The driving force behind this collaboration was the desire to extend cultural exchange beyond the boundaries of dance theatre as it has been defined by international festivals. And, whilst international cultural frontiers have been opened by international festivals over the last two decades, the focus has remained on the exchange of cultural 'products' often supporting narrow national agendas. In many cases these are attached to competitions which promote attitudes which have an hierarchical undertone that validate particular aesthetics over others. Moreover, there is little or no room to take into consideration the creative forces or vision which are part of the work, with few opportunities available for questioning or direct involvement which would open-up these products. These tend to be relegated to the separate field of dance research and academic conferences and in only a few instances do these two areas come together.

This is even more pronounced within the Latin American context, where the antecedents for cultural development have their genesis, and are tied to, syncretisms historically associated to cultural development in Europe. The particularities of Latin American geography and resultant cultural heritage, necessitate therefore that any artistic endeavour evolve from 'invisible forces' which differ from those of Europe. For each of us our history is inscribed within our bodies and our movement gives account of our being within the world. In Spanish this has two different realities 'ser' y 'estar', which does not translate into English. Thus, this was the legacy and the context that we were starting from.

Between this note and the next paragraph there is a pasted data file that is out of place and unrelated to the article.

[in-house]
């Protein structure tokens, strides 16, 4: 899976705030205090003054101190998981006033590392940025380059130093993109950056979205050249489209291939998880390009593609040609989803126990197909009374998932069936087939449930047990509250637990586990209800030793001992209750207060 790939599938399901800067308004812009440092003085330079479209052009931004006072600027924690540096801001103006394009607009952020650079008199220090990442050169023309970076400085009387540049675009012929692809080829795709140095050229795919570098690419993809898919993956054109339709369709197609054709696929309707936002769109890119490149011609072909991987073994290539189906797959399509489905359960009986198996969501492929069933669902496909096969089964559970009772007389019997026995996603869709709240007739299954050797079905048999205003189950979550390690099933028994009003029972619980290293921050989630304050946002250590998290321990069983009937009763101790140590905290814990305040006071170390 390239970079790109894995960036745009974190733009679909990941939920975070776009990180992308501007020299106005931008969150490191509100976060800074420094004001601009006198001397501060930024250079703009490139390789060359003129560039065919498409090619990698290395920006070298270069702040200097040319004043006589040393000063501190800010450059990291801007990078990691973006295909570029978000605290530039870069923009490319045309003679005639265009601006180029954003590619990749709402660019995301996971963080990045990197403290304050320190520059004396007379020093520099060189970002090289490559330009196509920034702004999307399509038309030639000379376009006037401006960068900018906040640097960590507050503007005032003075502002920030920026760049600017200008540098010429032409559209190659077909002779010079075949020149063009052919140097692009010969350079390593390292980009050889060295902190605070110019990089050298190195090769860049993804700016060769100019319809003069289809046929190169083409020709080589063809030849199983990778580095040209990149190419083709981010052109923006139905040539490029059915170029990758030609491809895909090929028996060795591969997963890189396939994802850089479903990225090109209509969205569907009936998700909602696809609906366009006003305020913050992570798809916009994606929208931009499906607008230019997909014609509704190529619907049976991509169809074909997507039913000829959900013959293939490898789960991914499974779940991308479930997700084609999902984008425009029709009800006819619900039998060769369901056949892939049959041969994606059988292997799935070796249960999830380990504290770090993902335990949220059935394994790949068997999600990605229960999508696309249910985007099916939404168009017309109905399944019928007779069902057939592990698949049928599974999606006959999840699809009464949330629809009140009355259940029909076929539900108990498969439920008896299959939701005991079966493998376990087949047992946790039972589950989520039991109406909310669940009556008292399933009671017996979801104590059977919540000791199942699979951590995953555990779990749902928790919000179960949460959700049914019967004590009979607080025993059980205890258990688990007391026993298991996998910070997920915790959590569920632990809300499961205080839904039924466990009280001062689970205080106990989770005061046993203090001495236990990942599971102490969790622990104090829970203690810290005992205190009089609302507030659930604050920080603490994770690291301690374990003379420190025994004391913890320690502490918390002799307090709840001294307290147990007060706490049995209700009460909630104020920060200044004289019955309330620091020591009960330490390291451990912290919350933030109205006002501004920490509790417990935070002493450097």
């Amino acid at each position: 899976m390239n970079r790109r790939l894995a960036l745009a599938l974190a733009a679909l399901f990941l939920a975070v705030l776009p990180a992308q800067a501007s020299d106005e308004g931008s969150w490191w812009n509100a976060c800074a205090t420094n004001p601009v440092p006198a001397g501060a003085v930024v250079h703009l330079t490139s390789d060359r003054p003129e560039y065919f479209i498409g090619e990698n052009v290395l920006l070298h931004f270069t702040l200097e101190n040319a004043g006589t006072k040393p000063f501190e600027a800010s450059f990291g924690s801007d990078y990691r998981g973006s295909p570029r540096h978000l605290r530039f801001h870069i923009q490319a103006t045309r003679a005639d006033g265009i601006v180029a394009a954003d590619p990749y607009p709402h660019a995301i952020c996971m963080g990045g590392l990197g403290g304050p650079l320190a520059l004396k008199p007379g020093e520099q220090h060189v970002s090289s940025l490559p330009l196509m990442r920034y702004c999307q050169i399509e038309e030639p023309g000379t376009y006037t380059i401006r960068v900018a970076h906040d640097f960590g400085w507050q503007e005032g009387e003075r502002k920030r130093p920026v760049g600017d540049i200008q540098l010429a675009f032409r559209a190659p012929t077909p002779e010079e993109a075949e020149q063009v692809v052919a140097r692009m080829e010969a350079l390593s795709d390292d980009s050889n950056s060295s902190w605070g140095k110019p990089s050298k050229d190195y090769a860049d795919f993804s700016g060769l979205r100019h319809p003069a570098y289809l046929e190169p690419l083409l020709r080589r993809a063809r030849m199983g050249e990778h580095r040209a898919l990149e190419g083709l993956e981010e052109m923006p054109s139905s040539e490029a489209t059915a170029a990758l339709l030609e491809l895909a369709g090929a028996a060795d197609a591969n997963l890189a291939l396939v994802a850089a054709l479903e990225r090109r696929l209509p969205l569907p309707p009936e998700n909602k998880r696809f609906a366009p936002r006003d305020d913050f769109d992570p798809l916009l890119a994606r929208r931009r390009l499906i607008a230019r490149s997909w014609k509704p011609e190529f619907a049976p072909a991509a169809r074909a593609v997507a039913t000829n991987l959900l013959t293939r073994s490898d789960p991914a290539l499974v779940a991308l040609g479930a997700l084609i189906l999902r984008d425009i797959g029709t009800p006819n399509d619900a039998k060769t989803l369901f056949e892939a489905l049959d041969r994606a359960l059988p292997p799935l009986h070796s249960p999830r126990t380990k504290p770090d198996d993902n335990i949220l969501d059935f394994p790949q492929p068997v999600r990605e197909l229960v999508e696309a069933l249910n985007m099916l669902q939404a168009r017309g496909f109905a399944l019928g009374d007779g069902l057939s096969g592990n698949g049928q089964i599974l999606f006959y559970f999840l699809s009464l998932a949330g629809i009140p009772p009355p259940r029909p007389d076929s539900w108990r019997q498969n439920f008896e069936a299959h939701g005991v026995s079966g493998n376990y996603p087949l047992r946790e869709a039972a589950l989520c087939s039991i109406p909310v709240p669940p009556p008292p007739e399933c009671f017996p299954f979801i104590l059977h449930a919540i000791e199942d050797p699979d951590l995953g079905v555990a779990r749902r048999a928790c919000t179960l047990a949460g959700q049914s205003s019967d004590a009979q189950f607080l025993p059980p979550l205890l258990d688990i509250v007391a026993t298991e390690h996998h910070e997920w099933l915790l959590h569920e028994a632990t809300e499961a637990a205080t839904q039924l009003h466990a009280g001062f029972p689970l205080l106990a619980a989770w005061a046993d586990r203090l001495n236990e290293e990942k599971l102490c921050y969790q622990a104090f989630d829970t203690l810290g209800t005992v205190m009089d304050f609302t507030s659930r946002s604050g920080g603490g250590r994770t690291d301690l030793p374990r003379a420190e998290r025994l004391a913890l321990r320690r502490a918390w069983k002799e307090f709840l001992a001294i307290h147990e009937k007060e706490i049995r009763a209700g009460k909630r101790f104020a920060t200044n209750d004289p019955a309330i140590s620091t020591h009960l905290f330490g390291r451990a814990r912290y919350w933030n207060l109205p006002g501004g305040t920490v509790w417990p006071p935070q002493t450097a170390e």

Local meets global, the global meets local
The exchange between Theatre en Corps and Ballet Experimental Contemporaneo began over two years ago as a dialogue between Eugenio and myself. From the outset differences and similarities between the two realities - the dance culture in England vis-a-vis that in Colombia - began to be evident. Colombia is a corner of the Latin American continent framed by the Caribbean sea on the one hand and the Pacific on the other, with particular geographical characteristics as diverse and organic as a human body in motion. For Colombians, choreographic creation goes beyond the aesthetic. Dance is a way of life. Both dance and song flow as water flows within the map of the continent. Culture is not seen as an exchange of products, culture is a process of life, affected by markets as most of Latin America, but operating outside of that framework. Dance is a 'vivencia', a life's project and a project of life, not just what one does to make a living. Even moves towards professionalisation are viewed as nurturing artists, not just as a means of employment.